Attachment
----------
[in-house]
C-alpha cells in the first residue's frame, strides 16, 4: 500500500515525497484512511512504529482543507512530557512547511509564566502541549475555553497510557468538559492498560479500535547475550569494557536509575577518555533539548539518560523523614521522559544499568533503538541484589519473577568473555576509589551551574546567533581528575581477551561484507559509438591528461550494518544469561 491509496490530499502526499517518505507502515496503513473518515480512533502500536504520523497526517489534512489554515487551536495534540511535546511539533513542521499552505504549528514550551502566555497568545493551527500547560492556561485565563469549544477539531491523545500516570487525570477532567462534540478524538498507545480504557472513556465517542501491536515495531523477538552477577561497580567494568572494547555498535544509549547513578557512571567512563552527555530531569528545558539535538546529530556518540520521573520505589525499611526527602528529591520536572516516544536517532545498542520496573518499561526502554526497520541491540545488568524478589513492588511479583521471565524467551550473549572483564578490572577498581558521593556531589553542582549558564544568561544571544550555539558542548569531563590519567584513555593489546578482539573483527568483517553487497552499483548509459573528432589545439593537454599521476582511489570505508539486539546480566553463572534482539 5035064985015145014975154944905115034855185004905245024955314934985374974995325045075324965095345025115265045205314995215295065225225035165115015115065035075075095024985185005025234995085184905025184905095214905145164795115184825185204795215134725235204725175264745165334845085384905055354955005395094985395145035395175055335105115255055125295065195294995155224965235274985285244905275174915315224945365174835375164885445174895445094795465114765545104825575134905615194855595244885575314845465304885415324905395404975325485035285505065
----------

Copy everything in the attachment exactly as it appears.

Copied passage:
[in-house]
C-alpha cells in the first residue's frame, strides 16, 4: 500500500515525497484512511512504529482543507512530557512547511509564566502541549475555553497510557468538559492498560479500535547475550569494557536509575577518555533539548539518560523523614521522559544499568533503538541484589519473577568473555576509589551551574546567533581528575581477551561484507559509438591528461550494518544469561 491509496490530499502526499517518505507502515496503513473518515480512533502500536504520523497526517489534512489554515487551536495534540511535546511539533513542521499552505504549528514550551502566555497568545493551527500547560492556561485565563469549544477539531491523545500516570487525570477532567462534540478524538498507545480504557472513556465517542501491536515495531523477538552477577561497580567494568572494547555498535544509549547513578557512571567512563552527555530531569528545558539535538546529530556518540520521573520505589525499611526527602528529591520536572516516544536517532545498542520496573518499561526502554526497520541491540545488568524478589513492588511479583521471565524467551550473549572483564578490572577498581558521593556531589553542582549558564544568561544571544550555539558542548569531563590519567584513555593489546578482539573483527568483517553487497552499483548509459573528432589545439593537454599521476582511489570505508539486539546480566553463572534482539 5035064985015145014975154944905115034855185004905245024955314934985374974995325045075324965095345025115265045205314995215295065225225035165115015115065035075075095024985185005025234995085184905025184905095214905145164795115184825185204795215134725235204725175264745165334845085384905055354955005395094985395145035395175055335105115255055125295065195294995155224965235274985285244905275174915315224945365174835375164885445174895445094795465114765545104825575134905615194855595244885575314845465304885415324905395404975325485035285505065